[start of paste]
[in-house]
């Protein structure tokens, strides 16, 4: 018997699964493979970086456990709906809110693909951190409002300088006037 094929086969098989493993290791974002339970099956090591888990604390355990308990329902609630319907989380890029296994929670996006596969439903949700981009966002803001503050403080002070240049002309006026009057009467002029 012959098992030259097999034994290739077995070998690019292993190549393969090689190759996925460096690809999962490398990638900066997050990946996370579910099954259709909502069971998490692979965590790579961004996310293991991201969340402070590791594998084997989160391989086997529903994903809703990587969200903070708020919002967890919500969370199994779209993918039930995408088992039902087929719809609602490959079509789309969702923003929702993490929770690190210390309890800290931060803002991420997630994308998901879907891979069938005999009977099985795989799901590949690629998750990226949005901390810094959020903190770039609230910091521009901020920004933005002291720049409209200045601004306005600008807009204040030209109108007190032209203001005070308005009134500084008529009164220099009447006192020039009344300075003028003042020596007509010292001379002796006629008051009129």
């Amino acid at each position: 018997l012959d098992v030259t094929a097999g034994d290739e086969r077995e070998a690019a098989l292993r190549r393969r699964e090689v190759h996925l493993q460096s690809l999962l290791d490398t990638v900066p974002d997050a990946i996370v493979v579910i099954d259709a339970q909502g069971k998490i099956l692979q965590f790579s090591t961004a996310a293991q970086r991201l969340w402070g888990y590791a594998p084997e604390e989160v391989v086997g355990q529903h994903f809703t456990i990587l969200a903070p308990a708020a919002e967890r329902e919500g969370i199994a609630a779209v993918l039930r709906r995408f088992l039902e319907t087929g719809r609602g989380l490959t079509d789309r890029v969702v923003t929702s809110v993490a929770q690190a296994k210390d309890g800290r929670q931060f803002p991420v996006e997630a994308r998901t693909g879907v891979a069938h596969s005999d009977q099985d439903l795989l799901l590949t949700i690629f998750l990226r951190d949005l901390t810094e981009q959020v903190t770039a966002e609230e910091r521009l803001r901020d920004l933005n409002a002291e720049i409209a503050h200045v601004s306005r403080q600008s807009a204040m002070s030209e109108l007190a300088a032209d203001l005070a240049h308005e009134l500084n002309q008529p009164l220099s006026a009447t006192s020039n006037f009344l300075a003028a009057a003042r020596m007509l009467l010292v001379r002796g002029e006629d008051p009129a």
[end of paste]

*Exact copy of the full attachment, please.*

[in-house]
């Protein structure tokens, strides 16, 4: 018997699964493979970086456990709906809110693909951190409002300088006037 094929086969098989493993290791974002339970099956090591888990604390355990308990329902609630319907989380890029296994929670996006596969439903949700981009966002803001503050403080002070240049002309006026009057009467002029 012959098992030259097999034994290739077995070998690019292993190549393969090689190759996925460096690809999962490398990638900066997050990946996370579910099954259709909502069971998490692979965590790579961004996310293991991201969340402070590791594998084997989160391989086997529903994903809703990587969200903070708020919002967890919500969370199994779209993918039930995408088992039902087929719809609602490959079509789309969702923003929702993490929770690190210390309890800290931060803002991420997630994308998901879907891979069938005999009977099985795989799901590949690629998750990226949005901390810094959020903190770039609230910091521009901020920004933005002291720049409209200045601004306005600008807009204040030209109108007190032209203001005070308005009134500084008529009164220099009447006192020039009344300075003028003042020596007509010292001379002796006629008051009129």
């Amino acid at each position: 018997l012959d098992v030259t094929a097999g034994d290739e086969r077995e070998a690019a098989l292993r190549r393969r699964e090689v190759h996925l493993q460096s690809l999962l290791d490398t990638v900066p974002d997050a990946i996370v493979v579910i099954d259709a339970q909502g069971k998490i099956l692979q965590f790579s090591t961004a996310a293991q970086r991201l969340w402070g888990y590791a594998p084997e604390e989160v391989v086997g355990q529903h994903f809703t456990i990587l969200a903070p308990a708020a919002e967890r329902e919500g969370i199994a609630a779209v993918l039930r709906r995408f088992l039902e319907t087929g719809r609602g989380l490959t079509d789309r890029v969702v923003t929702s809110v993490a929770q690190a296994k210390d309890g800290r929670q931060f803002p991420v996006e997630a994308r998901t693909g879907v891979a069938h596969s005999d009977q099985d439903l795989l799901l590949t949700i690629f998750l990226r951190d949005l901390t810094e981009q959020v903190t770039a966002e609230e910091r521009l803001r901020d920004l933005n409002a002291e720049i409209a503050h200045v601004s306005r403080q600008s807009a204040m002070s030209e109108l007190a300088a032209d203001l005070a240049h308005e009134l500084n002309q008529p009164l220099s006026a009447t006192s020039n006037f009344l300075a003028a009057a003042r020596m007509l009467l010292v001379r002796g002029e006629d008051p009129a």